I've recently been consumed by the idea of selfless love. Two different books I've been reading have a theme of love, "The End of the Affair" by Graham Greene and "Blue Like Jazz" by Donald Miller. All of the characters in Greene's novel are depicted as selfish humans only capable of loving in a way that's easy for them. They love in a greedy form versus loving for someone else's benefit.
Miller recognizes the worldly perspective on love as being able to die for something or someone. But he then counters with, "living for something...is the hard thing. Living for something extends beyond fashion, glory, or recognition." Living for someone is the ultimate sacrifice because it involves daily death to your own selfish desires.
I've been trying to practice real love. It doesn't come naturally. My first instinct is to look out for myself and my best, or easier, interests. I need to actively listen to what my friends have to say, even if I deem the situation inconsequential and am in the middle of an intense How I Met Your Mother episode. Showing that I care by being interested and invested in the lives of others is more important than Ted's never ending quest for love (I'm halfway through season 2 and he has yet to meet their mother, I sense faulty advertising). Advocating selfless love doesn't guarantee reciprocation. I can't please everybody and I can admit that it bothers me when I try, and get the proverbial little "k" in response (burn a few extra calories and type out the entire word, alright?).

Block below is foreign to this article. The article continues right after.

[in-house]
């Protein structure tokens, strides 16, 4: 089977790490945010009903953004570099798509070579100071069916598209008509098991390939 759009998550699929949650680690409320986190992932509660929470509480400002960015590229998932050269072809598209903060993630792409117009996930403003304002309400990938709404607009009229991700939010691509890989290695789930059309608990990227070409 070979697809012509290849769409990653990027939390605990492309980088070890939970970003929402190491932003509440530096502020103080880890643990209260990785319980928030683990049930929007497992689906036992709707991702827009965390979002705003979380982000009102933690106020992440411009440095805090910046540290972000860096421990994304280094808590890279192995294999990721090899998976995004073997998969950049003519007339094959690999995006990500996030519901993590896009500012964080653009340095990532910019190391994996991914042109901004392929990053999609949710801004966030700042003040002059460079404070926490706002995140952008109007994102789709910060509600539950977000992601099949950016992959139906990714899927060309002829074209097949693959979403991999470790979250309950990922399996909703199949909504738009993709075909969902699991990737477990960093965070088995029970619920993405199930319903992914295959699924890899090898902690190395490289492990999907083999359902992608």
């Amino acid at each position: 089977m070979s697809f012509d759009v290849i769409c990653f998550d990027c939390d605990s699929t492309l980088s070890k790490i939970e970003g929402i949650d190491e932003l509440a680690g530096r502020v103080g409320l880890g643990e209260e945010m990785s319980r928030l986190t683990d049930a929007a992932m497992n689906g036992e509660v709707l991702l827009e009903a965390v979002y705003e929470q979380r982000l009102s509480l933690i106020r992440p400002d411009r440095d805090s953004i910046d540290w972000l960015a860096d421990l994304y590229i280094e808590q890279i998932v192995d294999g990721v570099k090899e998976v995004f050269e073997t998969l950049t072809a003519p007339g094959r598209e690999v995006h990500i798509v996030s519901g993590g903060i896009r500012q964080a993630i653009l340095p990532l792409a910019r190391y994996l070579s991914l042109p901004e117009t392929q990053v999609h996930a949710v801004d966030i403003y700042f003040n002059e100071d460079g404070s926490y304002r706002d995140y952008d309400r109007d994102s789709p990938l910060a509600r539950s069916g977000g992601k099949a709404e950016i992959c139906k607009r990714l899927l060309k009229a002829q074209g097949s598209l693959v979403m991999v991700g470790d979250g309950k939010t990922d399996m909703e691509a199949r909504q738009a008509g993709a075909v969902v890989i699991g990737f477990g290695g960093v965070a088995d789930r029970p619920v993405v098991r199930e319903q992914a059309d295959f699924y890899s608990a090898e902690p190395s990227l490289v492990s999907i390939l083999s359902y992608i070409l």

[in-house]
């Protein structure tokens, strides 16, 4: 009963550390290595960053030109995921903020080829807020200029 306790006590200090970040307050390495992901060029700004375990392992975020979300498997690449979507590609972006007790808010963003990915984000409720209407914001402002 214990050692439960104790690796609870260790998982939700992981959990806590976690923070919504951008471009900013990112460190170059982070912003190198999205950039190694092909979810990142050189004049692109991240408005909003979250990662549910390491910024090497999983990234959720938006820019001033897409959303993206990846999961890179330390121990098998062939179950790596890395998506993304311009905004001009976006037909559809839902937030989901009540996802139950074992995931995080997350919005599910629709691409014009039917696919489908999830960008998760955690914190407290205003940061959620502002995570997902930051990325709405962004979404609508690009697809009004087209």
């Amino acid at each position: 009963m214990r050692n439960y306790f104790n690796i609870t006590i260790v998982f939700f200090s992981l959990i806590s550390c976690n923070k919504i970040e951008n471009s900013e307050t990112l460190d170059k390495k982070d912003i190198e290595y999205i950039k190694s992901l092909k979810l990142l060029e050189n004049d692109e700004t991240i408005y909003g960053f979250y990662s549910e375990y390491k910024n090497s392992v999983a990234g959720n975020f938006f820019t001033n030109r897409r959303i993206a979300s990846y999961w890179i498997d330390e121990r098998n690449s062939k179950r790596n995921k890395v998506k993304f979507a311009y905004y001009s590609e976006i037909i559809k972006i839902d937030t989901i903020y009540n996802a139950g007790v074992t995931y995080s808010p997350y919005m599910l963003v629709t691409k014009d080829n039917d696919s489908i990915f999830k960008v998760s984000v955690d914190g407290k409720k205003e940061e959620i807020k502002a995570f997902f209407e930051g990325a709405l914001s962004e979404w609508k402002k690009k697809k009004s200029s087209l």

Selfless love is being happy for someone even when your own happiness falters because of their decision. Selfless love is putting on a smile even when the love of your life finds what they were looking for in someone else. Selfless love is active and energetic, ready at a moment's notice. Selfless love ascribes and demonstrates value to a difficult individual. I hope to someday get there. In time, I could be a A Very loving Lucky Girl.